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The Dismal Science Indeed

Coming home late last night from Newark Airport, I was passed by three ‘Ninja’ cyclists doing at least 90 mph, and couldn’t help but think of a paper I had read on the flight, “Donorcycles,” by Stacy Dickert-Conlin, Todd Elder and Brian Moore, which argues there is a link between higher organ-donation rates and the lack of a helmet law in certain states. Reading the last paragraph in particular somehow really just put me in mind of Thomas Carlyle’s famous dictum about economics being the “dismal science”:

Understanding the unintended consequences of helmet laws allows for more informed
policymaking by providing a more complete picture of the costs and benefits involved. Although our estimates point to a sizeable effect of helmet laws on motor vehicle accident-based organ donations, the repeal of all helmet laws as a measure to reduce the severe shortage of organs in the U.S. would be ineffective in isolation, primarily because over 80 percent of organ donors die due to circumstances unrelated to motor vehicle accidents. Our preferred estimates imply that nationwide elimination of helmet laws would increase annual organ donations by less than one percent.

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This entry was posted on Tuesday, July 14th, 2009 at 5:48 am and is filed under Traffic safety. You can follow any responses to this entry through the RSS 2.0 feed. You can leave a response, or trackback from your own site.

6 Responses to “The Dismal Science Indeed”

  1. Dale Says:

    At 90 plus I doubt a helmet would save anybody. They won’t protect someone from a broken neck.

  2. didrik Says:

    This is interesting since they are saying that states with no helmet laws have higher number of fatalities. I’ve also read an article lately that said some states that have repealed the motorcycle helmet laws have seen a sharp rise in fatalities. But, as I researched bicycle helmets, I accidentally ran into motorcycle helmet literature that said motorcycle helmet laws had the effect of increasing the rate of injury and fatality much the same way that bike helmet laws have. I know that rates and absolute numbers are not the same thing. I’d be interested in knowing if the rate of head injury/ fatality in the motorcycle population of states with repealed laws has increased or decreased since even if the rate remained the same you will see a rise in the absolute number because–at least according to the theory–once you remove the helmet law, the number of motorcycles on the road would go up. Hence, so would the absolute number of fatalities.

    I haven’t researched the motorcycle helmet much (I’m more interested in finding the truth about bike helmets), but it seems that at the speeds motorcycles go, there are a lot more injuries to die from than just head injuries.

    So were they really considering removing the helmet laws so that more people would die to give them organs?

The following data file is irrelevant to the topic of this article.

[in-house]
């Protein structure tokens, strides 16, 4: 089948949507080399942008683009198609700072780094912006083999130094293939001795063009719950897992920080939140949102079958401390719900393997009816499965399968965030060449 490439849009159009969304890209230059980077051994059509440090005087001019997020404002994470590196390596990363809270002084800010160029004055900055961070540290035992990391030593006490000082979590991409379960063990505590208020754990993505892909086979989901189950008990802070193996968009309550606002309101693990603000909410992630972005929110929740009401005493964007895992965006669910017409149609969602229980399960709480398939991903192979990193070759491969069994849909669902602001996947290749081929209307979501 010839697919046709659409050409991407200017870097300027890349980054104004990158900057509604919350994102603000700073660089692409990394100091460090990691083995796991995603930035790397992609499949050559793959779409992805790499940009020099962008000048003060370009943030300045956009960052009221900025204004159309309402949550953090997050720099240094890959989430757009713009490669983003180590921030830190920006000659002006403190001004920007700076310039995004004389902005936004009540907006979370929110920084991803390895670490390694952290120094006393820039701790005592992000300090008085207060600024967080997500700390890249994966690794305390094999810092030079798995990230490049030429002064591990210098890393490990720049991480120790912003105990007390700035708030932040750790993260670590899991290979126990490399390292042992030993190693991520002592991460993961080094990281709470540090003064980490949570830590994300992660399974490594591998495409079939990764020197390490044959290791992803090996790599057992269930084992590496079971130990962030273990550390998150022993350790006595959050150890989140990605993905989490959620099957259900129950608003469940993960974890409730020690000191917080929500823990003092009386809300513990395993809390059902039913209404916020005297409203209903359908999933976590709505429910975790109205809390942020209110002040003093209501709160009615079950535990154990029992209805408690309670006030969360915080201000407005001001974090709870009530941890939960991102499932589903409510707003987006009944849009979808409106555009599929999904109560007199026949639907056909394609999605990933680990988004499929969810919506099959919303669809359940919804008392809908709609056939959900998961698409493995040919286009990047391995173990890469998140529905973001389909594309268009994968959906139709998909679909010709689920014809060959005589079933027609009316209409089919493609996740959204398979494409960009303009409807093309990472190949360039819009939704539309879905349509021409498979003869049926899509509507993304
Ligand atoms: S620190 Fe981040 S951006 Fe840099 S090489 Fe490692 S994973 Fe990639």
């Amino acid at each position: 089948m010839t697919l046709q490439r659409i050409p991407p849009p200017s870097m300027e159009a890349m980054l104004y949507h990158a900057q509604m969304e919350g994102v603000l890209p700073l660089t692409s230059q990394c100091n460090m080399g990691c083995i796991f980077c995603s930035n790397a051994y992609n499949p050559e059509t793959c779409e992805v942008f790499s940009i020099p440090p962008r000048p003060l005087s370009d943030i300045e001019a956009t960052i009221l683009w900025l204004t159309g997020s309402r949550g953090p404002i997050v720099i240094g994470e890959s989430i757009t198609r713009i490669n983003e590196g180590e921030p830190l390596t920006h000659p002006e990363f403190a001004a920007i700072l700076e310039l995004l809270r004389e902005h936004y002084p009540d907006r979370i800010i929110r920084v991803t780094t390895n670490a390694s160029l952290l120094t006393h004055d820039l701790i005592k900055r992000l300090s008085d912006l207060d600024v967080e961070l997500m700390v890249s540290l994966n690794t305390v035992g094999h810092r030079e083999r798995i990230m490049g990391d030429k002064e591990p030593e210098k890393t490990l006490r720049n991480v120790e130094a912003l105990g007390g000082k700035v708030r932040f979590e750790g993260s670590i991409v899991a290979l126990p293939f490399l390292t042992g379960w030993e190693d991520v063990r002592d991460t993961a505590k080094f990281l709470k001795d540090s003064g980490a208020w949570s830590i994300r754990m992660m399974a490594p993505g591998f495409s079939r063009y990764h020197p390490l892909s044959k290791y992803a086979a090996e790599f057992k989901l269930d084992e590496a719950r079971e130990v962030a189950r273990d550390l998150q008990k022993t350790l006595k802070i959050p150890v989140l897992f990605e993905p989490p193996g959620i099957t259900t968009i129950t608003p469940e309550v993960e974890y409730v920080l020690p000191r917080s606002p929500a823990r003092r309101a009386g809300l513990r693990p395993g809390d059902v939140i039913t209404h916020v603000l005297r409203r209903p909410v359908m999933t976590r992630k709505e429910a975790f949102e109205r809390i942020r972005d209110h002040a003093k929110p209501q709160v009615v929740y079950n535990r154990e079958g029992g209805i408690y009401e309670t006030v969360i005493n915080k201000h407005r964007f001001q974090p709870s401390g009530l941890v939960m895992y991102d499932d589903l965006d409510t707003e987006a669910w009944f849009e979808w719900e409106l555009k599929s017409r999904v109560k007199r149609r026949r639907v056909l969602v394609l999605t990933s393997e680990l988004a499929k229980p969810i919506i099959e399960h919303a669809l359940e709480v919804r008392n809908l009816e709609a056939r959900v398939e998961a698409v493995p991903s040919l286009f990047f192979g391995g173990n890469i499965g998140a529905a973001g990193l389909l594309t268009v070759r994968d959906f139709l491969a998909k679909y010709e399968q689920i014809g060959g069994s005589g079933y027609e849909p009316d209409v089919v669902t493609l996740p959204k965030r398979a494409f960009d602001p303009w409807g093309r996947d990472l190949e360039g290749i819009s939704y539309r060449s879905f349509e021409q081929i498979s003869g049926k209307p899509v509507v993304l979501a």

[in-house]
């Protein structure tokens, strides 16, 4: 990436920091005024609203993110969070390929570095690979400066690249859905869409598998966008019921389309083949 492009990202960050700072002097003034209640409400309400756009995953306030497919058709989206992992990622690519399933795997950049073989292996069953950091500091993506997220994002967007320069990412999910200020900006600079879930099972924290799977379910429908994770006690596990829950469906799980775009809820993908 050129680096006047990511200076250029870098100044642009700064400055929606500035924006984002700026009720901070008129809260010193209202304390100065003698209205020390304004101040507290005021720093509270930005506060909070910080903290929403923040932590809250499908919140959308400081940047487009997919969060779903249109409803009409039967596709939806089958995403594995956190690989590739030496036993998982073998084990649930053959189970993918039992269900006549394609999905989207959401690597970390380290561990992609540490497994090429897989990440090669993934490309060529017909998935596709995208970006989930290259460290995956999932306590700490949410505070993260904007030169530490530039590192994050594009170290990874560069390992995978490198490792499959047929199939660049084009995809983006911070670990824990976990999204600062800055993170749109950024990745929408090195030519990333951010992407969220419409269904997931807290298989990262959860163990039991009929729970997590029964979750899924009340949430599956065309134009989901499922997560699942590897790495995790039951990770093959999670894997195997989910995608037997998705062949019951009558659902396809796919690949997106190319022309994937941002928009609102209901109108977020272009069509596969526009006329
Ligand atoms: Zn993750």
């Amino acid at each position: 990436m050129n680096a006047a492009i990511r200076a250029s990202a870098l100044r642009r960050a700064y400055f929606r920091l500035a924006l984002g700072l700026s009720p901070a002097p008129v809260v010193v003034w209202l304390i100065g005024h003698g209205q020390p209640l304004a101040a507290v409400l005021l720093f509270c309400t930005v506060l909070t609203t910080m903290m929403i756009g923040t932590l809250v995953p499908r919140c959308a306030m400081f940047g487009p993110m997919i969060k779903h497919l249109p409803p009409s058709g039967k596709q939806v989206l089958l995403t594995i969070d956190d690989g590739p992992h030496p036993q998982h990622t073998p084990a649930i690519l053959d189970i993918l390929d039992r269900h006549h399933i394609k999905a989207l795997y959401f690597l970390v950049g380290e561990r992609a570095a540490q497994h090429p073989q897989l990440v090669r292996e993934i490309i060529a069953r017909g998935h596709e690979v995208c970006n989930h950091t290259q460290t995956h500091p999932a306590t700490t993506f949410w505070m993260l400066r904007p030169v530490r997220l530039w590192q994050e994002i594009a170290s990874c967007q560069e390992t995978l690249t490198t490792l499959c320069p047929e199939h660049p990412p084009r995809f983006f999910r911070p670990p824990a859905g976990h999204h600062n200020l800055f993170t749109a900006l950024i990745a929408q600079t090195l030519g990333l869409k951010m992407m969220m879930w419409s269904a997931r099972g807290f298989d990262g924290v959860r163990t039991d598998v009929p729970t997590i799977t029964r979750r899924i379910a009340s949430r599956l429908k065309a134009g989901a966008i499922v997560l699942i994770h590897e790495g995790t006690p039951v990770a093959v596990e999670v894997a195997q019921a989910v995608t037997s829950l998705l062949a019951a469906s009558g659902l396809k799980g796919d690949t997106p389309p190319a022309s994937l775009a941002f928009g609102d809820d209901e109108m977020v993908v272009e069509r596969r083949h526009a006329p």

3. Botswana Meat Commission FC Says:

    Didrik…

    Was the anti-motorcycle helmet literature you found arguing that helmets cause neck/spinal injuries? If so, this is an old, old canard from the “black t-shirt and chaps” Harley rider contingent. It’s been thoroughly refuted by science in the past 20 years.

    cheers.

  4. Frank Eggers Says:

    I ride a motorcycle, but I ALWAYS wear full protective gear, including a full-face helmet.

    Speed is only one factor that determines whether a motorcycle rider will be injured or killed if he is involved in an accident. If a rider doesn’t hit an object and is wearing full protective gear, he may suffer only minor injuries even in a high speed accident. On the other hand, if he is riding at only 20 mph and hits a heavy object with his head, probably he will be killed even if he is wearing a helmet. Thus, depending on circumstances, full protective gear, including a helmet, can considerably reduce the likelihood of injury or death at any speed.

    Obviously wearing full protective gear does not offer full protection and is no substitute for careful riding, but still it is helpful at ALL speeds!

    A helmet alone is not sufficient. A rider could slide on pavement for a considerable distance and lose considerable skin, flesh, and muscle without a proper jacket, gloves, pants, and boots.

  5. Phil M Says:

    The word “cyclist” typically describes people on bicycles. You probably meant “bikers” or “motorcyclists”.

  6. didrik Says:

    Sorry if I confused folks. I meant to say that in my researching of bicycle helmets I would sometimes stumble on motorcycle helmet discussions. The discussions stated that motorcycle helmet laws increased the fatality rate of motorcyclists in those states with the laws. This is a similar effect we see with bicycle helmet laws. So, it was interesting to read this post which seemed to indicate repealing the motorcycle helmet law would dramatically increase fatalities. The discussions around how our safety measures sometimes do more harm are fascinating to me.

    @Botswana… Yes, that’s what the article was saying: helmets reduced head injuries but the number of fatalities remained the same because neck injuries were replacing head injuries. I didn’t dive any deeper on it than that.

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How We Drive is the companion blog to Tom Vanderbilt’s New York Times bestselling book, Traffic: Why We Drive the Way We Do (and What It Says About Us), published by Alfred A. Knopf in the U.S. and Canada, Penguin in the U.K, and in languages other than English by a number of other fine publishers worldwide.

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